Contests (or tournaments) are pervasive in organizations. They help performance evaluation by eliminating common shocks affecting agents′ performance. However, tournaments are less effective when participants have heterogeneous ability because participants may conclude that the ability gap is too large to be overcome by their effort. Our theoretical analysis shows that a similar loss of motivation arises when tournaments take place over multiple periods because interim performance acts in a way that is similar to heterogeneous ability. Analyzing the sales contests organized by a commodities company, we document that winning participants decrease their effort as their lead extends, whereas the effort of trailing participants fades only when the gap to a winning position is very large. We also show that, on average, when contests are introduced they induce a higher level of effort among participants, although the incentives weaken as the number of participants increases. Finally, we demonstrate that although retailers respond to the multiple performance dimensions of the incentive program in part by shifting effort toward sales of more expensive products, they channel most of the increased effort toward reaching more customers.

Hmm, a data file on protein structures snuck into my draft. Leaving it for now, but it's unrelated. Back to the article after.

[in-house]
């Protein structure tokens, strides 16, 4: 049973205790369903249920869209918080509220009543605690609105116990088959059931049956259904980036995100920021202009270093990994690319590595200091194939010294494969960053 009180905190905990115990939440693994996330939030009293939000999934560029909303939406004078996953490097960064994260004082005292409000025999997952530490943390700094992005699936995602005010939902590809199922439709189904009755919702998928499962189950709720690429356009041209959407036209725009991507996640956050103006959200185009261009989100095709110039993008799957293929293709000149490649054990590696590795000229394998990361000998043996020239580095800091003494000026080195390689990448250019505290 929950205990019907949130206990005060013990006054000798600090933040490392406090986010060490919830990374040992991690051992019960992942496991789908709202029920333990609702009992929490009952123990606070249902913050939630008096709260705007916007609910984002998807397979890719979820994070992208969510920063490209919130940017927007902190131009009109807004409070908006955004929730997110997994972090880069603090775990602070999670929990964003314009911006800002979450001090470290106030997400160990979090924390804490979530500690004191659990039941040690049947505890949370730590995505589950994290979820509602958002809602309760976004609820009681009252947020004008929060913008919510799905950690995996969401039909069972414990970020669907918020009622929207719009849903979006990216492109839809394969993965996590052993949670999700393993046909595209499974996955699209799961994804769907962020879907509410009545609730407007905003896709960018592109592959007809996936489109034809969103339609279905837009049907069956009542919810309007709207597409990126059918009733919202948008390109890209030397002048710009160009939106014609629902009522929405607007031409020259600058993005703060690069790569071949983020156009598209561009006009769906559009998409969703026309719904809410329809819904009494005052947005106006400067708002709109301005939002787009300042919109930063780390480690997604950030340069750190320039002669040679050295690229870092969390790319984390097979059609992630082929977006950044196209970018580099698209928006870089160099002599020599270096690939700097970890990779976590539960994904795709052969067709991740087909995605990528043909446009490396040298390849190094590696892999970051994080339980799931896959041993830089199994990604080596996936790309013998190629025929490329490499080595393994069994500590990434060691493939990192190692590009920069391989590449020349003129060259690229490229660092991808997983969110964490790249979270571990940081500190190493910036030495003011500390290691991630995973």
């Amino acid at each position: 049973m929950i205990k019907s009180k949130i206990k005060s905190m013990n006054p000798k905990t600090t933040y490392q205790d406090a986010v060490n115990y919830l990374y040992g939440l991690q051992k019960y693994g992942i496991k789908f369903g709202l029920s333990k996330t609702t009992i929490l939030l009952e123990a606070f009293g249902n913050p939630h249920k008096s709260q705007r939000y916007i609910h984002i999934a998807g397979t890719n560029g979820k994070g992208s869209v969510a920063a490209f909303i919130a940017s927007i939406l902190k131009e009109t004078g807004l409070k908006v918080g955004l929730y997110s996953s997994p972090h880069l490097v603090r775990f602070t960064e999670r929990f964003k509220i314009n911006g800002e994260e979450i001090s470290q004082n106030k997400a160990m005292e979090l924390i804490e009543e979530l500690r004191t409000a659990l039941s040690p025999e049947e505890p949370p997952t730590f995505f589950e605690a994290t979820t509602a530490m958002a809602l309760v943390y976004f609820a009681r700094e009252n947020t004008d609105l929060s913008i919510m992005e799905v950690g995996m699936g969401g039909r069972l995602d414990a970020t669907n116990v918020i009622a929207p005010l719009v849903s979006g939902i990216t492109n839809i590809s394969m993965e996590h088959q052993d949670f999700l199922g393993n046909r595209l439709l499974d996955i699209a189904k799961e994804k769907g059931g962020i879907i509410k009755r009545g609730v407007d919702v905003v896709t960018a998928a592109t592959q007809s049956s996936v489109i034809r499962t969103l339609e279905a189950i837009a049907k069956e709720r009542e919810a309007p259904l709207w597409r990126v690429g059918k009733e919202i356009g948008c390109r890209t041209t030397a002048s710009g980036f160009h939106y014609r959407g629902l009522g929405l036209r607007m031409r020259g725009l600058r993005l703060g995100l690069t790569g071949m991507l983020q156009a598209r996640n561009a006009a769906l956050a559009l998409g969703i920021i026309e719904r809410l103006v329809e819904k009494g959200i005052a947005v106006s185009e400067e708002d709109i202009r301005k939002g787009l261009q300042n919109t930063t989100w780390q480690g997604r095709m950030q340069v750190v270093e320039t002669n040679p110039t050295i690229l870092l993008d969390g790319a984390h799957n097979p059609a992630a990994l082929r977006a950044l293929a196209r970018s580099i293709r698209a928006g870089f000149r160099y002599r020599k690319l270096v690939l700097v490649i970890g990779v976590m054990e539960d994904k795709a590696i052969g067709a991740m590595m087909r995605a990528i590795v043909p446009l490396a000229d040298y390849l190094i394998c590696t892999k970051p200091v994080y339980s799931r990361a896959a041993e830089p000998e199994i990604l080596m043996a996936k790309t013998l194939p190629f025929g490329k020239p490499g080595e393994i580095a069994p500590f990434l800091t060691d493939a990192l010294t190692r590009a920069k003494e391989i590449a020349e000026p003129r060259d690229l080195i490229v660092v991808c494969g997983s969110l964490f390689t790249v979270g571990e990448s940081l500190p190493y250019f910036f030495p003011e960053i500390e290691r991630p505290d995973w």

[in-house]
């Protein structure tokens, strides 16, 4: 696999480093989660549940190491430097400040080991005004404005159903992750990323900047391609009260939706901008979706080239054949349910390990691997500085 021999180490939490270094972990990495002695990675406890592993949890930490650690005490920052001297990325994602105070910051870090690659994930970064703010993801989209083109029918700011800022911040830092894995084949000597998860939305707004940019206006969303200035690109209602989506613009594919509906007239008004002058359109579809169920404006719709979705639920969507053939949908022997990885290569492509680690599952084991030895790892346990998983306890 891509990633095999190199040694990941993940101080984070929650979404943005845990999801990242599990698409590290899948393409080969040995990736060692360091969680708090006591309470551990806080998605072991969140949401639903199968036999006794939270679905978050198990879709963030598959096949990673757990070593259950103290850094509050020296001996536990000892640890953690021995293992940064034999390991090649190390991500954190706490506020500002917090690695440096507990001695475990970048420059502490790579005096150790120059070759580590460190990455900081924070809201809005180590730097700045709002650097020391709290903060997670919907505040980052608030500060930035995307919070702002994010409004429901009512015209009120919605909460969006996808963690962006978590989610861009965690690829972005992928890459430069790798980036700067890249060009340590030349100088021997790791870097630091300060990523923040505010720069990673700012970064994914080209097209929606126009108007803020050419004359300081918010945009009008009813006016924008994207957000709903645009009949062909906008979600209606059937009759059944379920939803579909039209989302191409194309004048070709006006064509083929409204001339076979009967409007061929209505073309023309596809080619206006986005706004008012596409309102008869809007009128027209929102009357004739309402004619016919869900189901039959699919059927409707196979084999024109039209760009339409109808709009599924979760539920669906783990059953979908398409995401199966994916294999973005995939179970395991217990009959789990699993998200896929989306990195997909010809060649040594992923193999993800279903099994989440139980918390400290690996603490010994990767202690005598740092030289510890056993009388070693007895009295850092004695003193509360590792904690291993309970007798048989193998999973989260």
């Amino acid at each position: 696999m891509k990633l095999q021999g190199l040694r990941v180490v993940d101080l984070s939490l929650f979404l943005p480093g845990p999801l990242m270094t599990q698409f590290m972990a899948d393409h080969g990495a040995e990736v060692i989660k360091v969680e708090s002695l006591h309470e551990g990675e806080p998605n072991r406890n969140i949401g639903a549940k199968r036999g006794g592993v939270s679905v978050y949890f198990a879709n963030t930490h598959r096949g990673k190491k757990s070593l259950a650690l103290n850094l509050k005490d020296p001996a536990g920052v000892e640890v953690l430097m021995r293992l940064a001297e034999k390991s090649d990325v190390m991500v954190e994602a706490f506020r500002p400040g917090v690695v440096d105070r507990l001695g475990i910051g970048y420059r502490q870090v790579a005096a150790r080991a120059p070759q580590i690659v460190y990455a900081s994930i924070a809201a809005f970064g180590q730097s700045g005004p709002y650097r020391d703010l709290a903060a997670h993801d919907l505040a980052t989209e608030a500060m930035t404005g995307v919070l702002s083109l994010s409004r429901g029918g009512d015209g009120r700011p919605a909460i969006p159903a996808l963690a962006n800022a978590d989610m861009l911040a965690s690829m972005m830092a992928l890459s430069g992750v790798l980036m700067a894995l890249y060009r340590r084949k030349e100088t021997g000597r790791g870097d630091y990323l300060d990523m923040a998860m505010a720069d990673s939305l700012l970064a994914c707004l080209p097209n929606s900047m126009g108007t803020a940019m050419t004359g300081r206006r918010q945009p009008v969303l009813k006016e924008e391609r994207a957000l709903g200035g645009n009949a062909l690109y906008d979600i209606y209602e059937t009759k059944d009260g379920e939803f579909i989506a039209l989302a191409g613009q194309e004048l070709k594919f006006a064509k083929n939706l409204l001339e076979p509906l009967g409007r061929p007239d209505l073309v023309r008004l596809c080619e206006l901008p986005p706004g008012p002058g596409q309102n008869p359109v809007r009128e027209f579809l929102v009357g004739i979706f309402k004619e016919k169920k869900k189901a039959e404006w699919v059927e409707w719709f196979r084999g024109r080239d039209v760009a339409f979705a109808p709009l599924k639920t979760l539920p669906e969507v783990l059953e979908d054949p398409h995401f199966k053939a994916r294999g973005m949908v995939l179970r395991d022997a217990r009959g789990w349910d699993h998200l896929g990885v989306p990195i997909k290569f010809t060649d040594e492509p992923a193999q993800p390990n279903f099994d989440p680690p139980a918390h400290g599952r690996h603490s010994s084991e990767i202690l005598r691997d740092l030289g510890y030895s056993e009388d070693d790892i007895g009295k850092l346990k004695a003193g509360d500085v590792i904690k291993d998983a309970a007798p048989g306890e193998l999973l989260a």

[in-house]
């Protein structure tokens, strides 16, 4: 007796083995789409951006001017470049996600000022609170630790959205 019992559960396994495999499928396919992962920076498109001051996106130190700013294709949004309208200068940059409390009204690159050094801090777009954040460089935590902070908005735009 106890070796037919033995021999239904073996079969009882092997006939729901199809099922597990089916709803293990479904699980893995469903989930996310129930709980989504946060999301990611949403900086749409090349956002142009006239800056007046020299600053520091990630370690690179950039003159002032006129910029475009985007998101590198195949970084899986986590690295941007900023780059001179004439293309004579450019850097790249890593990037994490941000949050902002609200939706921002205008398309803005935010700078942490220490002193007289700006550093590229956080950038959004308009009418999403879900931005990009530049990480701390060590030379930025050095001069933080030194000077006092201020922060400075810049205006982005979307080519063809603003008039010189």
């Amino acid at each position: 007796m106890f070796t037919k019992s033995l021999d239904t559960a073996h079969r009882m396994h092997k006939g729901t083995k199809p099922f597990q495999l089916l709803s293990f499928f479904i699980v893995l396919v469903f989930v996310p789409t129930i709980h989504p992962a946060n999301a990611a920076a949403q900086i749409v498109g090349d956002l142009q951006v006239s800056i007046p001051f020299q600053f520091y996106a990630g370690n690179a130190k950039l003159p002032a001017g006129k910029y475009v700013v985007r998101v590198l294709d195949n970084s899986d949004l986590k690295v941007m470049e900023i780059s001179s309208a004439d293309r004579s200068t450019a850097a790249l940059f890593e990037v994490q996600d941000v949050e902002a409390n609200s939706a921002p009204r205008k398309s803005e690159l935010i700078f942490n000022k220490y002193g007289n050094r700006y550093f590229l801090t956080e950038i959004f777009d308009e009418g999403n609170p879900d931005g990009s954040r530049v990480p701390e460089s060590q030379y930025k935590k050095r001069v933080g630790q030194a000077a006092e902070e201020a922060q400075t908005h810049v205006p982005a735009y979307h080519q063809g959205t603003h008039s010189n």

- Dynamic incentives
- Relative performance compensation
ASJC Scopus subject areas
- Strategy and Management
- Management Science and Operations Research